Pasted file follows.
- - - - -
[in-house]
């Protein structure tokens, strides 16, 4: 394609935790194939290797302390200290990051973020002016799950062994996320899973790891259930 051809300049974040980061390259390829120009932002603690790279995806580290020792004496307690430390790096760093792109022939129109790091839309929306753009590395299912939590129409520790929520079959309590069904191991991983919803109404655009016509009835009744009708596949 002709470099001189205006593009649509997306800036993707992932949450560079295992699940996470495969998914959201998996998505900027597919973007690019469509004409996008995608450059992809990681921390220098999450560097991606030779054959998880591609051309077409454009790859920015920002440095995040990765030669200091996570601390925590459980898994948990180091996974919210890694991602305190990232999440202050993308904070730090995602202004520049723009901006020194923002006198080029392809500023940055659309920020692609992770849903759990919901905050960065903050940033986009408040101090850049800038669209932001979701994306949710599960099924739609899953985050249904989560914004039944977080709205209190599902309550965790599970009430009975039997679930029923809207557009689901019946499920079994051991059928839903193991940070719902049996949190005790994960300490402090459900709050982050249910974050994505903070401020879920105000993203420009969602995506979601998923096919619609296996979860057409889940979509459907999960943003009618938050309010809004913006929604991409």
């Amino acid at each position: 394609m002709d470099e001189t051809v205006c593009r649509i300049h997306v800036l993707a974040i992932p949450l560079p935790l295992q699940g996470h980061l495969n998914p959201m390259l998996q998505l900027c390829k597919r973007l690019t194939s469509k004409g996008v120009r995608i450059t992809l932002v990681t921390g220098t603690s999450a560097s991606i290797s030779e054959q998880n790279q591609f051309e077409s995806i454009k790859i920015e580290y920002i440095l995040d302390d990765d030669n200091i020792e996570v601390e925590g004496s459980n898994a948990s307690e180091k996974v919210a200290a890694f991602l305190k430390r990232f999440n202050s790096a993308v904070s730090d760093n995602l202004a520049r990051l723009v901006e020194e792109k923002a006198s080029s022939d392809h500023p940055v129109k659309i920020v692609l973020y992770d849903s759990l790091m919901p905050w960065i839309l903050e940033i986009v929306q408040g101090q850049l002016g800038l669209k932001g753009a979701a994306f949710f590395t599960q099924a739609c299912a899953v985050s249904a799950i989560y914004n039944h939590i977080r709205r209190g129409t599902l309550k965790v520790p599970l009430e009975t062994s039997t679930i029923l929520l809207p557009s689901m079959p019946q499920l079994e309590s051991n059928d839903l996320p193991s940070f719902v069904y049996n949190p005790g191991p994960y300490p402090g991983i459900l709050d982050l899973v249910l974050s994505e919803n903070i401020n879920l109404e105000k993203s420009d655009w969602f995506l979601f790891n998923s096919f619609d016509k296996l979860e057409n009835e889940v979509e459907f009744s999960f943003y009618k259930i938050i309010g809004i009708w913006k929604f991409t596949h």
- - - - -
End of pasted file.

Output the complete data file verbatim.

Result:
[in-house]
């Protein structure tokens, strides 16, 4: 394609935790194939290797302390200290990051973020002016799950062994996320899973790891259930 051809300049974040980061390259390829120009932002603690790279995806580290020792004496307690430390790096760093792109022939129109790091839309929306753009590395299912939590129409520790929520079959309590069904191991991983919803109404655009016509009835009744009708596949 002709470099001189205006593009649509997306800036993707992932949450560079295992699940996470495969998914959201998996998505900027597919973007690019469509004409996008995608450059992809990681921390220098999450560097991606030779054959998880591609051309077409454009790859920015920002440095995040990765030669200091996570601390925590459980898994948990180091996974919210890694991602305190990232999440202050993308904070730090995602202004520049723009901006020194923002006198080029392809500023940055659309920020692609992770849903759990919901905050960065903050940033986009408040101090850049800038669209932001979701994306949710599960099924739609899953985050249904989560914004039944977080709205209190599902309550965790599970009430009975039997679930029923809207557009689901019946499920079994051991059928839903193991940070719902049996949190005790994960300490402090459900709050982050249910974050994505903070401020879920105000993203420009969602995506979601998923096919619609296996979860057409889940979509459907999960943003009618938050309010809004913006929604991409």
């Amino acid at each position: 394609m002709d470099e001189t051809v205006c593009r649509i300049h997306v800036l993707a974040i992932p949450l560079p935790l295992q699940g996470h980061l495969n998914p959201m390259l998996q998505l900027c390829k597919r973007l690019t194939s469509k004409g996008v120009r995608i450059t992809l932002v990681t921390g220098t603690s999450a560097s991606i290797s030779e054959q998880n790279q591609f051309e077409s995806i454009k790859i920015e580290y920002i440095l995040d302390d990765d030669n200091i020792e996570v601390e925590g004496s459980n898994a948990s307690e180091k996974v919210a200290a890694f991602l305190k430390r990232f999440n202050s790096a993308v904070s730090d760093n995602l202004a520049r990051l723009v901006e020194e792109k923002a006198s080029s022939d392809h500023p940055v129109k659309i920020v692609l973020y992770d849903s759990l790091m919901p905050w960065i839309l903050e940033i986009v929306q408040g101090q850049l002016g800038l669209k932001g753009a979701a994306f949710f590395t599960q099924a739609c299912a899953v985050s249904a799950i989560y914004n039944h939590i977080r709205r209190g129409t599902l309550k965790v520790p599970l009430e009975t062994s039997t679930i029923l929520l809207p557009s689901m079959p019946q499920l079994e309590s051991n059928d839903l996320p193991s940070f719902v069904y049996n949190p005790g191991p994960y300490p402090g991983i459900l709050d982050l899973v249910l974050s994505e919803n903070i401020n879920l109404e105000k993203s420009d655009w969602f995506l979601f790891n998923s096919f619609d016509k296996l979860e057409n009835e889940v979509e459907f009744s999960f943003y009618k259930i938050i309010g809004i009708w913006k929604f991409t596949h």